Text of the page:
Rand and I headed to Florida last month, since he had some work to do there. Heading back there is always a strange experience: I lived in Florida from the middle of second grade to halfway through my freshman year of high-school. Formative years, to be sure, sandwiched between my life in Washington. The result is a strange one: I’m a Pacific Northwesterner, and I’m one of the few people in the city of Seattle who was actually born here (of our friends, I can think of three). But I missed some pretty quintessential Seattle experiences – including Kurt Cobain’s death, the closing of Pizza and Pipes, and the rise of Microsoft.
Still, I’m a Seattle girl at heart. I am able scoff at the current prices for Bumbershoot, remembering when it was $17 for a two-day ticket (and wondering, on my 16-year-old’s budget, how I would pay for it). I recognize Pat Cashman’s voice on the Taco Time commercials (and when I interned at King-5, I’d freak out if I ever saw him in the halls). And Joel McHale, now on NBC’s Community, will always be Joel from Mercer Island. He will forever be the co-host of Jus’ Pimpin, wearing overalls and a backwards baseball cap, representing the hardcore streets of Bellevue.
And yet, and yet, and yet. Every time I go to Florida, I get nostalgic. I think of my time there. I sing the Indialantic Elementary school song, which I still remember by heart (it’s to the tune of “Love Me Tender“):
‘Neath the palm trees, by the sea,
In the classrooms filled with friends,
learning is the rule.
Voices raised, in your praise,
hear them proudly say:
We will always think of you
when you have gone away.
For reasons I can’t explain, I find those lyrics profoundly depressing. I always have. I’m not sure why. Growing up there wasn’t all that bad. Still, I’ve complaints. My third-grade teacher was evil. In some Oliver-Twist-like-bullshit, she sent me to the principal for “expecting too much” … OUT OF MY EDUCATION. My fifth-grade teacher taught us to pronounced “facade” so it rhymed with “arcade”. My seventh grade history teacher laughed when I suggested that the pope forced Michelangelo to paint the Sistine Chapel (which he so did). It was around that time that I realized I was smarter than most of the faculty. And there was very little to be done about it.
But my friends were awesome and brilliant and I still keep in touch with them. And we were right next to the beach and the sea. Birthday parties would be spent in swimming pools or on boats (banging on the bottom of the deck to attract dolphins, which would swim alongside us and jump in front of the boat). We went to sea camp. We petted manatees on their noses and fed them lettuce. We learned how to run away from alligators (big zig-zags. Gators are fast, but they don’t turn well).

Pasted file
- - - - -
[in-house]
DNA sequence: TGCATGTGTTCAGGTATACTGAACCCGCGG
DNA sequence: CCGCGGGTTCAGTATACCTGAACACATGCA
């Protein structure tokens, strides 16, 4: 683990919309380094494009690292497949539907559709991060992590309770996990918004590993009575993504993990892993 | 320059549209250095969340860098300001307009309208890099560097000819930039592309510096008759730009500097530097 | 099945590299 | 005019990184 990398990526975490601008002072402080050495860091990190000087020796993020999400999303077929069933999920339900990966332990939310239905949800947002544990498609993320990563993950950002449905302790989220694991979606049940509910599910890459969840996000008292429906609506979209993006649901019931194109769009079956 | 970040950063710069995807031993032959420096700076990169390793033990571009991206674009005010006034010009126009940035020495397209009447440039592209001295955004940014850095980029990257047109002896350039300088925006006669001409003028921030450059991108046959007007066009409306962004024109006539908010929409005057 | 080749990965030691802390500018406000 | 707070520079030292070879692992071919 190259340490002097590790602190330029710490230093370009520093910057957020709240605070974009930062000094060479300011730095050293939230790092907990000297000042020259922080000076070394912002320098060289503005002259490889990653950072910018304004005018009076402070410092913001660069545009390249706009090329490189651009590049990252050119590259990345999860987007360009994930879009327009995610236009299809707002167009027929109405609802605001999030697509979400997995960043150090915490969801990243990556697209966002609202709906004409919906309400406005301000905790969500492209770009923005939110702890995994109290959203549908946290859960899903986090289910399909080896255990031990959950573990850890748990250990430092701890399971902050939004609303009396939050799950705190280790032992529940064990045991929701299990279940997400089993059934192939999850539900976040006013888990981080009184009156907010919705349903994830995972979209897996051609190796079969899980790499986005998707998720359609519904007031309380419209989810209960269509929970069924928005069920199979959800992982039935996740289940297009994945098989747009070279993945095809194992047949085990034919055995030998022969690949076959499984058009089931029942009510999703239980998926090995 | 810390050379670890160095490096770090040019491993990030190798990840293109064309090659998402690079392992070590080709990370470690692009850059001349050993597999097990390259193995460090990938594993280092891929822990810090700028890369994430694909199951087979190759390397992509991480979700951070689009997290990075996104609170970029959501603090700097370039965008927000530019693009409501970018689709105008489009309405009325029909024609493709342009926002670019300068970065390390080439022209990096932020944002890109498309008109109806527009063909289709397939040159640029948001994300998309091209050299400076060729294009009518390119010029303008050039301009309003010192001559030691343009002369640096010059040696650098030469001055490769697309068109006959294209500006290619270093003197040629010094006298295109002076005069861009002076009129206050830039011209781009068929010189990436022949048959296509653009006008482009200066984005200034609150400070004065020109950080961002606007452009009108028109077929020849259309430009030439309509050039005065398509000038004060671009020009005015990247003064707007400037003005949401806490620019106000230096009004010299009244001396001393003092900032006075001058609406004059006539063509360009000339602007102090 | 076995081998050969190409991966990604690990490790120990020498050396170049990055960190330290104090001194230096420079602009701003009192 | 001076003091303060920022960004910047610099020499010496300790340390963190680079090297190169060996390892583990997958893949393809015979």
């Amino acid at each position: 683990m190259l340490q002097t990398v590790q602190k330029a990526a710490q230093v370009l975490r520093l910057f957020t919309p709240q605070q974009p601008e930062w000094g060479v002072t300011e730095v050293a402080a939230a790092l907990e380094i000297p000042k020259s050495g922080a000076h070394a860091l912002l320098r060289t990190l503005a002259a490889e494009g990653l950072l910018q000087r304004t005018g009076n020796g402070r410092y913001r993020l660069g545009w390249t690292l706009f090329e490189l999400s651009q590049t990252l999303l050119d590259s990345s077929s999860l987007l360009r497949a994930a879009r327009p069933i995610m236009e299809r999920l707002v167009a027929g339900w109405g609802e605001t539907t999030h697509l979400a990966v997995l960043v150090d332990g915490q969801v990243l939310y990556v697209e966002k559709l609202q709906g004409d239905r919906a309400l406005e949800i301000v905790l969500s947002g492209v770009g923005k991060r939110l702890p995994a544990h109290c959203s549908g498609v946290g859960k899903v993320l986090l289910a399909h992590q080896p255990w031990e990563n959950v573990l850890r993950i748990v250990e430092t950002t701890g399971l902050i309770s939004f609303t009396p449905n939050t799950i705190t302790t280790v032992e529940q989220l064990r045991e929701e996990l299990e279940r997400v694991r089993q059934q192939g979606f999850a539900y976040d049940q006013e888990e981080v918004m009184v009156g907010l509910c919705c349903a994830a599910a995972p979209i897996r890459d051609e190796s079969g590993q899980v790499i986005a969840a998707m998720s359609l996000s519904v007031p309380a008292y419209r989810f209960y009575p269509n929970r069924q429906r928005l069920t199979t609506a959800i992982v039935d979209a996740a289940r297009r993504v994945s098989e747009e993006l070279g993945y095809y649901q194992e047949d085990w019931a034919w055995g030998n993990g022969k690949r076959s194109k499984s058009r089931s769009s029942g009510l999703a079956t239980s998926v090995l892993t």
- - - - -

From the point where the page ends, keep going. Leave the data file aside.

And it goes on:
And, of course, there were the space launches.
It’s funny, but I never really considered it anything special, until I mentioned it to my husband. His reaction made me realize it wasn’t a common part of everyone’s childhood. Upon hearing that the last night launch was about to occur, he mentioned that he would have loved to have seen it.
Me: Oh, they’re not that interesting. You see one shuttle launch, you’ve seen them all.
Rand: What are you talking about? Just exactly how many have you seen?
Me: I don’t know, a few dozen, I guess.
Rand: You’re kidding, right? You’ve seen a few dozen space launches?
Me: Probably. They dragged us out of class all the time to see them.
Rand: They took you on field trips to see shuttle launches?!
Me: Huh? No, no – we just walked out onto the soccer field.
Rand: (incredulous) You … you could see space shuttles launch from your soccer field?
Me: Yeah … I guess not everyone has that growing up, huh?
Rand: No, sweetie. They definitely don’t.
At the time, of course, it was just something else to complain about. Being dragged from our comfy, air-conditioned classrooms into the searing heat, standing on a shadeless field, waiting to see the orange flame tear up through the sky like we had so many times before. A few seconds after it started to climb towards space, the sound would hit us. A deep, rumbling noise that shook the earth. You felt it in your heart. And still, it was boring. It was a nuisance.
But now? Now it seems magical. So when I read that we’re down to the last two space launches, it made me a little sad. It makes me think of all those kids for whom shuttle launches on the soccer field will be a thing of the past. Because while I love Seattle, with its mountains and liberals and people who throw on shorts whenever the weather hits 60 degrees, some part of me will always be Floridian. I will always be that disgruntled, bored kid who couldn’t believe how stupid her teachers were. Who got sent to principal for “expecting a little more.” And for those who know me well, that’s probably no surprise.
I probably won’t be able to get around to see either one of the last two launches – there’s one scheduled for September, and one for November. I wish I could go – and I see the irony in that wish. Just once more, I’d like to head out to that soccer field, and watch the shuttle go up. And afterwards, I’d turn to my third-grade teacher, who, for the purposes of this fantasy, would be there, just as I remembered her.
And I’d totally punch her in the vagina.